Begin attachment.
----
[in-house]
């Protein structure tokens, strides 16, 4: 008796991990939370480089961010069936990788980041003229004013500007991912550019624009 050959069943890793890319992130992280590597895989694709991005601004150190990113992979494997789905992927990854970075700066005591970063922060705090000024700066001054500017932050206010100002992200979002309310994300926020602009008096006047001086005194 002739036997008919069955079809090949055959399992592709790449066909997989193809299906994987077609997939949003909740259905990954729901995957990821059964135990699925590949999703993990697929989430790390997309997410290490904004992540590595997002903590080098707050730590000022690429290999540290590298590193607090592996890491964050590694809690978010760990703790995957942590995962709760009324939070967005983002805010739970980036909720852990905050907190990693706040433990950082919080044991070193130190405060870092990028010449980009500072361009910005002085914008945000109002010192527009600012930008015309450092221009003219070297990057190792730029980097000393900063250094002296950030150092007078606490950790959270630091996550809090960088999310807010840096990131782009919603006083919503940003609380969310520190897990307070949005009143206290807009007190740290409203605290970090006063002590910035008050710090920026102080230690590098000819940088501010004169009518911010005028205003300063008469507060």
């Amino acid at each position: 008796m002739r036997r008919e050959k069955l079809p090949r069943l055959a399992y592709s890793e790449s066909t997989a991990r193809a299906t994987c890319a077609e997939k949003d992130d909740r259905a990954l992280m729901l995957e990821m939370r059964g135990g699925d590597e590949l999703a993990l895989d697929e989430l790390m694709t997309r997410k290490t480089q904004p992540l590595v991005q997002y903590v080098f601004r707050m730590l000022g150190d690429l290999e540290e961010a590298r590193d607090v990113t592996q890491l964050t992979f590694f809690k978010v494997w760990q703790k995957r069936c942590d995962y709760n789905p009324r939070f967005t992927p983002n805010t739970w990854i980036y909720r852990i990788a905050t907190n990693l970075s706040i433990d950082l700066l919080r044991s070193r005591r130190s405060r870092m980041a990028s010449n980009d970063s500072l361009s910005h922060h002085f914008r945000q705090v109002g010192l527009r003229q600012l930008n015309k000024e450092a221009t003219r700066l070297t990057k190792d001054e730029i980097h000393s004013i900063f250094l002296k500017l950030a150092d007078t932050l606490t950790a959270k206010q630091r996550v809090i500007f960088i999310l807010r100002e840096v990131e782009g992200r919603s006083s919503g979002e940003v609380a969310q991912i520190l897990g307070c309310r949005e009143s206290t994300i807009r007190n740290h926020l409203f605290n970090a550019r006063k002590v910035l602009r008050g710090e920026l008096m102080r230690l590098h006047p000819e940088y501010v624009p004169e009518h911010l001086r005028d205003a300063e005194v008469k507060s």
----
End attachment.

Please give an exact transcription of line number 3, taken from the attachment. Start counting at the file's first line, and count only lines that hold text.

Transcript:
């Amino acid at each position: 008796m002739r036997r008919e050959k069955l079809p090949r069943l055959a399992y592709s890793e790449s066909t997989a991990r193809a299906t994987c890319a077609e997939k949003d992130d909740r259905a990954l992280m729901l995957e990821m939370r059964g135990g699925d590597e590949l999703a993990l895989d697929e989430l790390m694709t997309r997410k290490t480089q904004p992540l590595v991005q997002y903590v080098f601004r707050m730590l000022g150190d690429l290999e540290e961010a590298r590193d607090v990113t592996q890491l964050t992979f590694f809690k978010v494997w760990q703790k995957r069936c942590d995962y709760n789905p009324r939070f967005t992927p983002n805010t739970w990854i980036y909720r852990i990788a905050t907190n990693l970075s706040i433990d950082l700066l919080r044991s070193r005591r130190s405060r870092m980041a990028s010449n980009d970063s500072l361009s910005h922060h002085f914008r945000q705090v109002g010192l527009r003229q600012l930008n015309k000024e450092a221009t003219r700066l070297t990057k190792d001054e730029i980097h000393s004013i900063f250094l002296k500017l950030a150092d007078t932050l606490t950790a959270k206010q630091r996550v809090i500007f960088i999310l807010r100002e840096v990131e782009g992200r919603s006083s919503g979002e940003v609380a969310q991912i520190l897990g307070c309310r949005e009143s206290t994300i807009r007190n740290h926020l409203f605290n970090a550019r006063k002590v910035l602009r008050g710090e920026l008096m102080r230690l590098h006047p000819e940088y501010v624009p004169e009518h911010l001086r005028d205003a300063e005194v008469k507060s």